FIGURE 1: Myopia management flow chart.

The Perfect Myopia Controlling Contact Lens

Currently there is no spectacle, contact lens or pharmacological correction which has been approved by the USA Food and Drug Administration (FDA) for myopia control. Although not a requirement for practice outside of the USA, FDA approval is a globally recognised standard for product efficacy and safety. This affects practitioner confidence in myopia control prescribing across the world, as all treatments are considered ‘off-label’. There is significant time and cost in achieving FDA approval. Practitioner recognition of the evidence and products currently available for myopia control will translate to better outcomes for patients as well as the impetus for industry to develop more products and achieve this approval.50

Given the diverse evidence, it is likely that the ideal myopia controlling contact lens involves some combination of modifying RPH, reducing esophoria and accommodative lag, and increasing positive SA. Customisation to the individual will be necessary, especially to beneficially modify binocular vision, and the inter-relationship of these optical factors is yet to be learnt. This ideal lens may also provide real time feedback and training on appropriate visual environments for the myope, such as activity alarms for near work and rewards for time spent outdoors. It would likely incorporate pharmacological delivery of low dose atropine, while also satisfying comfort and safety requirements. The duration and stability of effect, and results on cessation of wear, will also be important. Review of both the scientific and patent literature indicate that the majority of identified mechanisms and development targets for myopia control are most suited to the contact lens modality,50 so confidence in paediatric contact lens fitting and management is essential for the practitioner actively managing myopia.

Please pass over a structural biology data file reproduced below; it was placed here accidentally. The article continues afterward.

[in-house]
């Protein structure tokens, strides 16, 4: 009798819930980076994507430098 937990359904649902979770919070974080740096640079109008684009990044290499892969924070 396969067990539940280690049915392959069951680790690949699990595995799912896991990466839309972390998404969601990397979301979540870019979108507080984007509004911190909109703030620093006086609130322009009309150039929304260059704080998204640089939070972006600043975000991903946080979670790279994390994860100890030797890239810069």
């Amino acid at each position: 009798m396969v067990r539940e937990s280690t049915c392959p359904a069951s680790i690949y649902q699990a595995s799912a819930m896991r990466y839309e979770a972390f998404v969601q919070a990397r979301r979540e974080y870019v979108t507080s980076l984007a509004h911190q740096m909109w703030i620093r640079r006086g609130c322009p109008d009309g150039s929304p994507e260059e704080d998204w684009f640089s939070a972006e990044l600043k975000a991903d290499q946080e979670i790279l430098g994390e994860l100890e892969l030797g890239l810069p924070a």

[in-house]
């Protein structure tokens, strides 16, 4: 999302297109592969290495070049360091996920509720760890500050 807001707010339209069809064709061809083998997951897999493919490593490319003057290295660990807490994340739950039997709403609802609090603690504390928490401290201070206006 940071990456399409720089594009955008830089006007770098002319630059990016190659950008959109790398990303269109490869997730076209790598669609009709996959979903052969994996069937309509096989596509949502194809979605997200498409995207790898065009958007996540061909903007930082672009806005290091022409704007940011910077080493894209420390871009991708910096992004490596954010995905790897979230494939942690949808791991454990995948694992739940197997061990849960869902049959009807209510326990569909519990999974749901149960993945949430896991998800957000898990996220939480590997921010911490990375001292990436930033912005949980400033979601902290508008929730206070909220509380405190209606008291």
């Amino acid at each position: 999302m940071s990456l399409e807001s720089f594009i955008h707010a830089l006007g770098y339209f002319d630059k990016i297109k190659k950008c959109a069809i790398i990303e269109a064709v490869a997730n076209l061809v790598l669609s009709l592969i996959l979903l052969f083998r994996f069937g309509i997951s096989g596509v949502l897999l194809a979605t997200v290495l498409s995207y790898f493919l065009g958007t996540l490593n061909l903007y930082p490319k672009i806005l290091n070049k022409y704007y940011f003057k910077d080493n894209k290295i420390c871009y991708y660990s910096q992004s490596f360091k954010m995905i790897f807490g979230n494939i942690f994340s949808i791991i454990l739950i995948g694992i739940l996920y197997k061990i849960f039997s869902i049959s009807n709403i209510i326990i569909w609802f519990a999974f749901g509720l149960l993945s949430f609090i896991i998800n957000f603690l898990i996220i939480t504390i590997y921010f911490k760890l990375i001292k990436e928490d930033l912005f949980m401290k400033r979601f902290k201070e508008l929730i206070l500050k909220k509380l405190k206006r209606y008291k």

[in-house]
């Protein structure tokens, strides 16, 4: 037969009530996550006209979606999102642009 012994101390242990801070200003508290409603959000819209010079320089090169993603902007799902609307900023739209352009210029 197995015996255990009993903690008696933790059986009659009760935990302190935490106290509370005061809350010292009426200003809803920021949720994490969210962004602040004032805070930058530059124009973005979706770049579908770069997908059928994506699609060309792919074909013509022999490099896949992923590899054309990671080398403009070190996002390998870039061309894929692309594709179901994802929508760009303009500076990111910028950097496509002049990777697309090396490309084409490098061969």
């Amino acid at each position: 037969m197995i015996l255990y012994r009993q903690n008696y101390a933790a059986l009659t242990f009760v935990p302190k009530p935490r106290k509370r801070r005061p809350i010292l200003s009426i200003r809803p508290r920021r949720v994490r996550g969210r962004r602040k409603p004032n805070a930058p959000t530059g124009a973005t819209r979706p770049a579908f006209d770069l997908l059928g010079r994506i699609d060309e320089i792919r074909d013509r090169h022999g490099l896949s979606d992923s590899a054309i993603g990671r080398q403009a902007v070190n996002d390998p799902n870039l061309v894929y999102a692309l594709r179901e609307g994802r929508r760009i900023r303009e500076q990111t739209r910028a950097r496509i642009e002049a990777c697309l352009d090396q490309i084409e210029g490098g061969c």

Safety and Compliance

The safety of contact lens wear in children is of utmost concern for both practitioners and parents. Wherever possible, prescribing daily disposable contact lenses to children minimises the risk of microbial keratitis (MK) to two per 10,000 wearers per year along with eliminating poor lens case hygiene and extended wear risk factors. Daily wear of a reusable silicone hydrogel appears to increase risk to 12 per 10,000, and extended wear approximately doubles this risk again.51 The risk of MK with daily wear reusable silicone hydrogel lenses is similar to OK,52 which is surprising given its overnight wear modality but likely owes to rigid gas permeable materials demonstrating the highest safety profile.51